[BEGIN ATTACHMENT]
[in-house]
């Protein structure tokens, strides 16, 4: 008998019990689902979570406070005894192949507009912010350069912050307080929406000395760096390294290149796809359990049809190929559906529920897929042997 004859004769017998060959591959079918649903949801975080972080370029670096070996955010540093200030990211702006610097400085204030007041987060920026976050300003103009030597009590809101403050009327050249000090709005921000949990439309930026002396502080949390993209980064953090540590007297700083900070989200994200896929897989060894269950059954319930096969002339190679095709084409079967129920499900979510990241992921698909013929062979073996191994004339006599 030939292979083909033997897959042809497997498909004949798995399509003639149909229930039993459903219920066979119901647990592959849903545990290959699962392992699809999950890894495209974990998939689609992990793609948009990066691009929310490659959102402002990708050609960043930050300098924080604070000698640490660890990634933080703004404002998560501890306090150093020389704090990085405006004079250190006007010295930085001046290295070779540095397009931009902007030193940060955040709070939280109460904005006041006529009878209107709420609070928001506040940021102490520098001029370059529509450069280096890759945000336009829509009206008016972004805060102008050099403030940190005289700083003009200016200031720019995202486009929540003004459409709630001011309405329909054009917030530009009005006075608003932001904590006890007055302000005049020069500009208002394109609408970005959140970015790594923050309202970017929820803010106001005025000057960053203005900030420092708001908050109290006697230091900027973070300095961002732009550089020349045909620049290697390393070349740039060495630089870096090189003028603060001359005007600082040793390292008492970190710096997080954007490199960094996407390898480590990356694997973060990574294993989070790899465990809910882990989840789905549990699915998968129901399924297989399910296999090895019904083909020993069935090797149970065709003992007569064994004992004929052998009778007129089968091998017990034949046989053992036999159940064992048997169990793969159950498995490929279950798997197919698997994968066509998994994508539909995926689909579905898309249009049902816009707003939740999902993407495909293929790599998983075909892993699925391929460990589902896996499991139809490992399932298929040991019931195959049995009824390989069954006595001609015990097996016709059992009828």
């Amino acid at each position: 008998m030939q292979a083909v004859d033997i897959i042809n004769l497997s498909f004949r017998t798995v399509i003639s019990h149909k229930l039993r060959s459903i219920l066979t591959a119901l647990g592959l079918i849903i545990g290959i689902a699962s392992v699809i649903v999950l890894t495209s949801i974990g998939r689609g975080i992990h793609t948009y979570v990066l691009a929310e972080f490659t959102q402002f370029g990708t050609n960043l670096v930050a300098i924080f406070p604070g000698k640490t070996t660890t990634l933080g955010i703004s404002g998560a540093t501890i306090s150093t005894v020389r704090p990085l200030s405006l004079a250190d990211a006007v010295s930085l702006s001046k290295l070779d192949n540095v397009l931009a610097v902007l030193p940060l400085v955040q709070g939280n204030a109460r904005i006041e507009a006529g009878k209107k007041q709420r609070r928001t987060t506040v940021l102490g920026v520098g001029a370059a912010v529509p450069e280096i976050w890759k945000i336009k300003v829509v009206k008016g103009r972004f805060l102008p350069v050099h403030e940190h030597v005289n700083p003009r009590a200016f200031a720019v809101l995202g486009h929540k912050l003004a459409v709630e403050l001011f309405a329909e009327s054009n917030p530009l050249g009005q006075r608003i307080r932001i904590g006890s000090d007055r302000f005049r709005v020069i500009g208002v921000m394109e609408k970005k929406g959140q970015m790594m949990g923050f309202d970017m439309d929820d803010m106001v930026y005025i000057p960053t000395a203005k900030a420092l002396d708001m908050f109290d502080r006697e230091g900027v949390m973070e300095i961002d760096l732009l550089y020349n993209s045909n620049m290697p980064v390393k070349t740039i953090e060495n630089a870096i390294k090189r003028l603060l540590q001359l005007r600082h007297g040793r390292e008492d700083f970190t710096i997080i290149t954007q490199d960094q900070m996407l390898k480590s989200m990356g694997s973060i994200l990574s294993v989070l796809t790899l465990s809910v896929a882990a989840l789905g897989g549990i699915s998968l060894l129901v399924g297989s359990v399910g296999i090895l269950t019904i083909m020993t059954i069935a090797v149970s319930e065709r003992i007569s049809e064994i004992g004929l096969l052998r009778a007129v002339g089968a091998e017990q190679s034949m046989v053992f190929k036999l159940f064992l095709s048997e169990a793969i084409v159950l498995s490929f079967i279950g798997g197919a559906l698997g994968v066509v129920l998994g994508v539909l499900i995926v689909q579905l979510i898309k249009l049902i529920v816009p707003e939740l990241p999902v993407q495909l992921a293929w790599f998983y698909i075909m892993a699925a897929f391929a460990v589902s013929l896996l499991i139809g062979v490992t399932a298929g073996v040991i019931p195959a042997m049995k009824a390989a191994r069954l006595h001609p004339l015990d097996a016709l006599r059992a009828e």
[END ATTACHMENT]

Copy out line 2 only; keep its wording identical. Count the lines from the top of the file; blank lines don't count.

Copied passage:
């Protein structure tokens, strides 16, 4: 008998019990689902979570406070005894192949507009912010350069912050307080929406000395760096390294290149796809359990049809190929559906529920897929042997 004859004769017998060959591959079918649903949801975080972080370029670096070996955010540093200030990211702006610097400085204030007041987060920026976050300003103009030597009590809101403050009327050249000090709005921000949990439309930026002396502080949390993209980064953090540590007297700083900070989200994200896929897989060894269950059954319930096969002339190679095709084409079967129920499900979510990241992921698909013929062979073996191994004339006599 030939292979083909033997897959042809497997498909004949798995399509003639149909229930039993459903219920066979119901647990592959849903545990290959699962392992699809999950890894495209974990998939689609992990793609948009990066691009929310490659959102402002990708050609960043930050300098924080604070000698640490660890990634933080703004404002998560501890306090150093020389704090990085405006004079250190006007010295930085001046290295070779540095397009931009902007030193940060955040709070939280109460904005006041006529009878209107709420609070928001506040940021102490520098001029370059529509450069280096890759945000336009829509009206008016972004805060102008050099403030940190005289700083003009200016200031720019995202486009929540003004459409709630001011309405329909054009917030530009009005006075608003932001904590006890007055302000005049020069500009208002394109609408970005959140970015790594923050309202970017929820803010106001005025000057960053203005900030420092708001908050109290006697230091900027973070300095961002732009550089020349045909620049290697390393070349740039060495630089870096090189003028603060001359005007600082040793390292008492970190710096997080954007490199960094996407390898480590990356694997973060990574294993989070790899465990809910882990989840789905549990699915998968129901399924297989399910296999090895019904083909020993069935090797149970065709003992007569064994004992004929052998009778007129089968091998017990034949046989053992036999159940064992048997169990793969159950498995490929279950798997197919698997994968066509998994994508539909995926689909579905898309249009049902816009707003939740999902993407495909293929790599998983075909892993699925391929460990589902896996499991139809490992399932298929040991019931195959049995009824390989069954006595001609015990097996016709059992009828």